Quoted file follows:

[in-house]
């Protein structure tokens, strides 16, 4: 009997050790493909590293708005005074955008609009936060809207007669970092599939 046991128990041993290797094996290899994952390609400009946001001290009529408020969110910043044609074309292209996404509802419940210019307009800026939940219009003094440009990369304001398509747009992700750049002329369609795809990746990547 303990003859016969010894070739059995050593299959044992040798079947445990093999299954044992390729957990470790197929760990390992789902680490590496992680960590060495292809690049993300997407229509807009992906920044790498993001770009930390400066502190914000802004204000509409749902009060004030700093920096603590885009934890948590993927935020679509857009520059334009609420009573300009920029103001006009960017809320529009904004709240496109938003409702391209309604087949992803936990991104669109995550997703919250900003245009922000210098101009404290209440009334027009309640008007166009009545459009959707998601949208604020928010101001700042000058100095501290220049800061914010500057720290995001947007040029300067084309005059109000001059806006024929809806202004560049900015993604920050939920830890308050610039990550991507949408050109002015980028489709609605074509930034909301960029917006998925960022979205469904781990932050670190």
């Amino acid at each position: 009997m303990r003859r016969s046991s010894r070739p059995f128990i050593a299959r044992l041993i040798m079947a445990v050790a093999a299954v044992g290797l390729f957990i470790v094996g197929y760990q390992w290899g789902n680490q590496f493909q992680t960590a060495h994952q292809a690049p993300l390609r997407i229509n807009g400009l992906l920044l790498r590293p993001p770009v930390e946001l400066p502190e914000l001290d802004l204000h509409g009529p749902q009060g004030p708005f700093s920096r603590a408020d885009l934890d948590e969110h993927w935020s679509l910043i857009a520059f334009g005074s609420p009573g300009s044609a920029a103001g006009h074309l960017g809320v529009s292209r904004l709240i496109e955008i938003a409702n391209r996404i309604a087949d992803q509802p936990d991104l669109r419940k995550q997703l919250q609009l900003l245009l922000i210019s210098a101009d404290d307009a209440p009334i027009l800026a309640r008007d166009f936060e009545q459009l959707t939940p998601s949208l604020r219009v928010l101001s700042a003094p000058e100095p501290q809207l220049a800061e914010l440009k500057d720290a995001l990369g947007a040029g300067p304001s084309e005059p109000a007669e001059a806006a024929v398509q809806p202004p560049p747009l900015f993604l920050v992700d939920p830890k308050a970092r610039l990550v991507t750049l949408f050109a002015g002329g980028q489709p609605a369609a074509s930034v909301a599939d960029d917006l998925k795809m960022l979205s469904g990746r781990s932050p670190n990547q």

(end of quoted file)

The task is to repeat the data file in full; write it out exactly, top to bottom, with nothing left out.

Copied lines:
[in-house]
């Protein structure tokens, strides 16, 4: 009997050790493909590293708005005074955008609009936060809207007669970092599939 046991128990041993290797094996290899994952390609400009946001001290009529408020969110910043044609074309292209996404509802419940210019307009800026939940219009003094440009990369304001398509747009992700750049002329369609795809990746990547 303990003859016969010894070739059995050593299959044992040798079947445990093999299954044992390729957990470790197929760990390992789902680490590496992680960590060495292809690049993300997407229509807009992906920044790498993001770009930390400066502190914000802004204000509409749902009060004030700093920096603590885009934890948590993927935020679509857009520059334009609420009573300009920029103001006009960017809320529009904004709240496109938003409702391209309604087949992803936990991104669109995550997703919250900003245009922000210098101009404290209440009334027009309640008007166009009545459009959707998601949208604020928010101001700042000058100095501290220049800061914010500057720290995001947007040029300067084309005059109000001059806006024929809806202004560049900015993604920050939920830890308050610039990550991507949408050109002015980028489709609605074509930034909301960029917006998925960022979205469904781990932050670190």
């Amino acid at each position: 009997m303990r003859r016969s046991s010894r070739p059995f128990i050593a299959r044992l041993i040798m079947a445990v050790a093999a299954v044992g290797l390729f957990i470790v094996g197929y760990q390992w290899g789902n680490q590496f493909q992680t960590a060495h994952q292809a690049p993300l390609r997407i229509n807009g400009l992906l920044l790498r590293p993001p770009v930390e946001l400066p502190e914000l001290d802004l204000h509409g009529p749902q009060g004030p708005f700093s920096r603590a408020d885009l934890d948590e969110h993927w935020s679509l910043i857009a520059f334009g005074s609420p009573g300009s044609a920029a103001g006009h074309l960017g809320v529009s292209r904004l709240i496109e955008i938003a409702n391209r996404i309604a087949d992803q509802p936990d991104l669109r419940k995550q997703l919250q609009l900003l245009l922000i210019s210098a101009d404290d307009a209440p009334i027009l800026a309640r008007d166009f936060e009545q459009l959707t939940p998601s949208l604020r219009v928010l101001s700042a003094p000058e100095p501290q809207l220049a800061e914010l440009k500057d720290a995001l990369g947007a040029g300067p304001s084309e005059p109000a007669e001059a806006a024929v398509q809806p202004p560049p747009l900015f993604l920050v992700d939920p830890k308050a970092r610039l990550v991507t750049l949408f050109a002015g002329g980028q489709p609605a369609a074509s930034v909301a599939d960029d917006l998925k795809m960022l979205s469904g990746r781990s932050p670190n990547q």